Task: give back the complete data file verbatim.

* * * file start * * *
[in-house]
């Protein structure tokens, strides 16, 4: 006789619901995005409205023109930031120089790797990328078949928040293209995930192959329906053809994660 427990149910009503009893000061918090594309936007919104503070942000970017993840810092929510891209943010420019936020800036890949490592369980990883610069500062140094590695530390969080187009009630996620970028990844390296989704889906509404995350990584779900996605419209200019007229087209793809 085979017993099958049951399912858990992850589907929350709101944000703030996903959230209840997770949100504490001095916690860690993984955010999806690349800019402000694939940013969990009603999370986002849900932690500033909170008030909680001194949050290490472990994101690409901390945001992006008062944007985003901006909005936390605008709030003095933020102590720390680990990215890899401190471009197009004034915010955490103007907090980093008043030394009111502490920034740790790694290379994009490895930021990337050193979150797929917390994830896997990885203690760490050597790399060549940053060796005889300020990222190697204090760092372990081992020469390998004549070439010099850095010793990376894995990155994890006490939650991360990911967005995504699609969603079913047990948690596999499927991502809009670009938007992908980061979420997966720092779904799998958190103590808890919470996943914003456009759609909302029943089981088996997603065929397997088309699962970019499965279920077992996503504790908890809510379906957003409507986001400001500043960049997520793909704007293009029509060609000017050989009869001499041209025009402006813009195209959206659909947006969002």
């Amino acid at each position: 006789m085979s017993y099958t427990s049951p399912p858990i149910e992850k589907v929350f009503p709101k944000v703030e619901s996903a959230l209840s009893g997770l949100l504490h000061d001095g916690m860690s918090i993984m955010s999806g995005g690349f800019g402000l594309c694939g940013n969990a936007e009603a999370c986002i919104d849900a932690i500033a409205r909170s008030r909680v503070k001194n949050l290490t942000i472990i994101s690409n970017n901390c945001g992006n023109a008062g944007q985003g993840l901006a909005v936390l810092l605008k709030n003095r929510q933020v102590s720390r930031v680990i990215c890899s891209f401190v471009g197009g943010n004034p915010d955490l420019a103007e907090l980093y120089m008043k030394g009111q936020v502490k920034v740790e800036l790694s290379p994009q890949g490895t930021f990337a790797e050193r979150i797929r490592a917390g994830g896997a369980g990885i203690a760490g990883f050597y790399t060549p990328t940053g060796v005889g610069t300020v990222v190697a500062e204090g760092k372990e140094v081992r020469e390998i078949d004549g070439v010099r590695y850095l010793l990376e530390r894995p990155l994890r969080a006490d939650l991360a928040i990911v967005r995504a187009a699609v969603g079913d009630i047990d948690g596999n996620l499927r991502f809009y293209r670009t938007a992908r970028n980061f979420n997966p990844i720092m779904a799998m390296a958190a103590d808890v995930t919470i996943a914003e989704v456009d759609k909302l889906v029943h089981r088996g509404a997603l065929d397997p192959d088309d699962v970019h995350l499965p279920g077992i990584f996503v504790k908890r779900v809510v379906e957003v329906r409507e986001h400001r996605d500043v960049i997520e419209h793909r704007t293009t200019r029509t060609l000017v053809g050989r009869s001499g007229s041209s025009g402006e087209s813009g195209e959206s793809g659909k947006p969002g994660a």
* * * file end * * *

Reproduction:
[in-house]
């Protein structure tokens, strides 16, 4: 006789619901995005409205023109930031120089790797990328078949928040293209995930192959329906053809994660 427990149910009503009893000061918090594309936007919104503070942000970017993840810092929510891209943010420019936020800036890949490592369980990883610069500062140094590695530390969080187009009630996620970028990844390296989704889906509404995350990584779900996605419209200019007229087209793809 085979017993099958049951399912858990992850589907929350709101944000703030996903959230209840997770949100504490001095916690860690993984955010999806690349800019402000694939940013969990009603999370986002849900932690500033909170008030909680001194949050290490472990994101690409901390945001992006008062944007985003901006909005936390605008709030003095933020102590720390680990990215890899401190471009197009004034915010955490103007907090980093008043030394009111502490920034740790790694290379994009490895930021990337050193979150797929917390994830896997990885203690760490050597790399060549940053060796005889300020990222190697204090760092372990081992020469390998004549070439010099850095010793990376894995990155994890006490939650991360990911967005995504699609969603079913047990948690596999499927991502809009670009938007992908980061979420997966720092779904799998958190103590808890919470996943914003456009759609909302029943089981088996997603065929397997088309699962970019499965279920077992996503504790908890809510379906957003409507986001400001500043960049997520793909704007293009029509060609000017050989009869001499041209025009402006813009195209959206659909947006969002």
């Amino acid at each position: 006789m085979s017993y099958t427990s049951p399912p858990i149910e992850k589907v929350f009503p709101k944000v703030e619901s996903a959230l209840s009893g997770l949100l504490h000061d001095g916690m860690s918090i993984m955010s999806g995005g690349f800019g402000l594309c694939g940013n969990a936007e009603a999370c986002i919104d849900a932690i500033a409205r909170s008030r909680v503070k001194n949050l290490t942000i472990i994101s690409n970017n901390c945001g992006n023109a008062g944007q985003g993840l901006a909005v936390l810092l605008k709030n003095r929510q933020v102590s720390r930031v680990i990215c890899s891209f401190v471009g197009g943010n004034p915010d955490l420019a103007e907090l980093y120089m008043k030394g009111q936020v502490k920034v740790e800036l790694s290379p994009q890949g490895t930021f990337a790797e050193r979150i797929r490592a917390g994830g896997a369980g990885i203690a760490g990883f050597y790399t060549p990328t940053g060796v005889g610069t300020v990222v190697a500062e204090g760092k372990e140094v081992r020469e390998i078949d004549g070439v010099r590695y850095l010793l990376e530390r894995p990155l994890r969080a006490d939650l991360a928040i990911v967005r995504a187009a699609v969603g079913d009630i047990d948690g596999n996620l499927r991502f809009y293209r670009t938007a992908r970028n980061f979420n997966p990844i720092m779904a799998m390296a958190a103590d808890v995930t919470i996943a914003e989704v456009d759609k909302l889906v029943h089981r088996g509404a997603l065929d397997p192959d088309d699962v970019h995350l499965p279920g077992i990584f996503v504790k908890r779900v809510v379906e957003v329906r409507e986001h400001r996605d500043v960049i997520e419209h793909r704007t293009t200019r029509t060609l000017v053809g050989r009869s001499g007229s041209s025009g402006e087209s813009g195209e959206s793809g659909k947006p969002g994660a």